I wasn’t following it that carefully, due to family problems. Nor was I familiar with Israeli politics at the time. But I trusted Begin to do the best thing for Israel. So, I did have hope. Still, what you have to understand is that the problem is much larger than Egypt. The whole Muslim world is becoming more and more radicalized – more rooted in Shari’a, and less open to anything outside the religion. This is due to the policies of the Organization of the Islamic Conference (OIC), with 57 Islamic member states and a permanent delegation to the UN. At its last summit in December 2005, it decided upon a 10-year plan, one of whose resolutions was to root the Islamic uma – the world Muslim community – in the Koran and the [oral tradition of the] Hadith, which, of course, means Wahabbism. They also resolved to make the Palestinian issue the central issue of international politics. This is why we see relentless pressure on Israel from different countries. Because the OIC is an extremely powerful body, demographically, politically and economically.
The OIC is an Islamic body. How has it managed to turn the Palestinian issue into a Western focus? And to what do you attribute the political and cultural success of its ideology in Europe and the United States?First of all, a distinction has to be made here between Europe and America, which have chosen opposite paths in relation to the Middle East.
As for OIC influence on Europe: It is visible in immigration policy toward Muslims, and in the Muslims’ refusal to integrate into European societies.
The OIC considers nationalist-European movements, European history, European culture, European religions and European languages as Islamophobic. Why? Because Europeans have begun to feel that they are losing their own identity, due to their efforts to welcome immigrants who don’t want to integrate. As a result, they have adopted measures to stop illegal immigration, to control legal immigration and to curb terrorism. Europeans fear losing their historical and cultural assets – particularly those of democracy and human rights – to Shari’a law. They want one law for everybody – and it’s not Shari’a, which involves things like honor killings. It is thus that in all international forums, the OIC attacks Europe and demands that it apply multiculturalism.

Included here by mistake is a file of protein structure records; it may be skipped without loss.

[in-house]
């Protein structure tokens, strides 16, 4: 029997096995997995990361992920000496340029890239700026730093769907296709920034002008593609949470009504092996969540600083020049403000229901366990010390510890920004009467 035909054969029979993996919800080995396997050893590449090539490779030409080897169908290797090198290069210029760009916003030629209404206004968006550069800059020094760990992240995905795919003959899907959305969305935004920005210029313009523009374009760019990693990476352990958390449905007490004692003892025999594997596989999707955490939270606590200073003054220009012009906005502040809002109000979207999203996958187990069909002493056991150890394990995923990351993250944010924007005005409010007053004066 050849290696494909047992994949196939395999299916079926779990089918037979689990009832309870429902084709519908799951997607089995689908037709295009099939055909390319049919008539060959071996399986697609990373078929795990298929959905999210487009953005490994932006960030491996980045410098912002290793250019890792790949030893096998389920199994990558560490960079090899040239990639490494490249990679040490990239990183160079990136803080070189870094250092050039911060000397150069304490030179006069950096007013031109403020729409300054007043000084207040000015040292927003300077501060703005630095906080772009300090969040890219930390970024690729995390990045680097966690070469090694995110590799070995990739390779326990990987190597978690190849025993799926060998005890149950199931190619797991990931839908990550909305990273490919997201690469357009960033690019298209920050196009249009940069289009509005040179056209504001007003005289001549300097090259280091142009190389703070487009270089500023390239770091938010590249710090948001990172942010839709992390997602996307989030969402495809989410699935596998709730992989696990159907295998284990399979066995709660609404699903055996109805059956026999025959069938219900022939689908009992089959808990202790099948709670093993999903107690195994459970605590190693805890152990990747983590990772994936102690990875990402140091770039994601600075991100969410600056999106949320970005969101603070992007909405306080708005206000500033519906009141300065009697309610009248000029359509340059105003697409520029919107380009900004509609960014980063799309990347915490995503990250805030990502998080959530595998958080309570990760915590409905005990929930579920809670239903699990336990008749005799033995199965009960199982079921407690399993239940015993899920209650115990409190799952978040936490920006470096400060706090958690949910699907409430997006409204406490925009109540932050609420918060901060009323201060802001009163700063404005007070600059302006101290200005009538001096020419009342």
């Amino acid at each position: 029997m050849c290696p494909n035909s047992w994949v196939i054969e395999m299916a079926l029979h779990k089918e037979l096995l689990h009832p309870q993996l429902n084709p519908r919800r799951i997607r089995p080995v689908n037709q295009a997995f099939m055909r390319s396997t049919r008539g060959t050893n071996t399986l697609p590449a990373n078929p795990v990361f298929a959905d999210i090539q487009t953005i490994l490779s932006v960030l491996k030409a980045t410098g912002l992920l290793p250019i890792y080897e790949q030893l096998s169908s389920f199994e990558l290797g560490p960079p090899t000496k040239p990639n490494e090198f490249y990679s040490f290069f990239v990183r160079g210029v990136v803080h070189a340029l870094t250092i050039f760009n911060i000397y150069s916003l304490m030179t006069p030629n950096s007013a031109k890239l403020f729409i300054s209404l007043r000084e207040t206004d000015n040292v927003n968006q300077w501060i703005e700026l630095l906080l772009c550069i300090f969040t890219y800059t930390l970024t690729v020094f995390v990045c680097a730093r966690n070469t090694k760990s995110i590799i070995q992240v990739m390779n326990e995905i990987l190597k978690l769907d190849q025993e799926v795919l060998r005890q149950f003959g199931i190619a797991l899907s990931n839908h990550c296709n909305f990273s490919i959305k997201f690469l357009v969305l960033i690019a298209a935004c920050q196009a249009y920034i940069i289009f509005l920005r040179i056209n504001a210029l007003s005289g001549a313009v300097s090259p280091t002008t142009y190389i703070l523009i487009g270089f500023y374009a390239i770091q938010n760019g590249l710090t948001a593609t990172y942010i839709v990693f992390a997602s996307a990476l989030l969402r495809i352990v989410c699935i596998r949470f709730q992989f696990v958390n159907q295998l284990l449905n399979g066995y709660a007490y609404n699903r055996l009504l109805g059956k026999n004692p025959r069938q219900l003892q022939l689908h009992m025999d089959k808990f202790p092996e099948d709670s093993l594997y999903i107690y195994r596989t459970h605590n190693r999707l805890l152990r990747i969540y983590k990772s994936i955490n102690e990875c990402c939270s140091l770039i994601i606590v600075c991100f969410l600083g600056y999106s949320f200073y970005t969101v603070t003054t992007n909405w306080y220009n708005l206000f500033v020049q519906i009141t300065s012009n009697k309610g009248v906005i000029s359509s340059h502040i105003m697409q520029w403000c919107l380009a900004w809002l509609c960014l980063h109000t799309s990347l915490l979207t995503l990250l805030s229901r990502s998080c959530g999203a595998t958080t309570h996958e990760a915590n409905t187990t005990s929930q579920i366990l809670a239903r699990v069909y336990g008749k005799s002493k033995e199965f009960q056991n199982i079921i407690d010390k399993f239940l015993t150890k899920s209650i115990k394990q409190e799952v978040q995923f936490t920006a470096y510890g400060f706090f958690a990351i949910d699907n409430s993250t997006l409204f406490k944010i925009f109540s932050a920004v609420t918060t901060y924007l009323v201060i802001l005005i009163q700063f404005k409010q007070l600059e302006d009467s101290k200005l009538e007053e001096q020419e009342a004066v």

Now, Europeans do not want multiculturalism. But this is a problem, because European governments – and especially the European Union – do not want to fight the OIC, and so they collaborate with it. Therefore, what we have inside Europe is a clash of interests between the European citizens and their governments.
A similar claim is often made about Muslim-Arab citizens and their governments – that a majority of the former is moderate, while the latter is extremist. Do you agree with this assessment?
No, I don’t agree with it at all. In fact, the opposite is the case. In the Arab world, it is the governments – as we see so well in Egypt – that are at the mercy of the radicalized, Islamized, anti-Western, anti-American and anti-Israel masses who are in a dynamic of jihad. Certainly the majority of Muslims follow the ideology of conquest; it is in the Koran and the Hadith! And every time they go to the mosque, they hear it. I mean, the first shura, that is recited five times a day, is anti-Christian and anti-Jewish. So they cannot escape from it.
Unfortunately, the Muslims who are against this trend don’t have the courage to make the effort to change it. And those who do have the courage are threatened with losing their jobs and having harm done to them and their families. So Islamism is the natural culture of the Arab-Muslim world. Even in Turkey an Islamist government has taken over. So, how can we deny the reality? And anyway, if the moderates were in the majority, they would be making protests and issuing manifestos against Osama bin Laden, instead of against America and Israel.
The environment is one of jihad on the one hand and of dhimmitude [the state of being a non-Muslim subject living in a country governed by Shari’a law] on the other. European countries are becoming dhimmi countries, and people don’t realize it, because they don’t know what jihad and dhimmitude are, so they don’t recognize what condition they’re in. When you have an illness, but are unfamiliar with its symptoms, you don’t know that you are sick. You feel sick, but you don’t know what you’ve got. You therefore can’t make a diagnosis or embark upon a method of treatment to cure yourself. This is the current condition of Western civilization right now.
How, then, do you explain the electoral victories of France’s Nicolas Sarkozy, Germany’s Angela Merkel, Italy’s Silvio Berlusconi and London’s replacement of mayor Ken Livingstone by Boris Johnson? Wouldn’t you consider this phenomenon as indicative that Europeans are making a diagnosis of and seeking a cure to the illness you say they suffer from?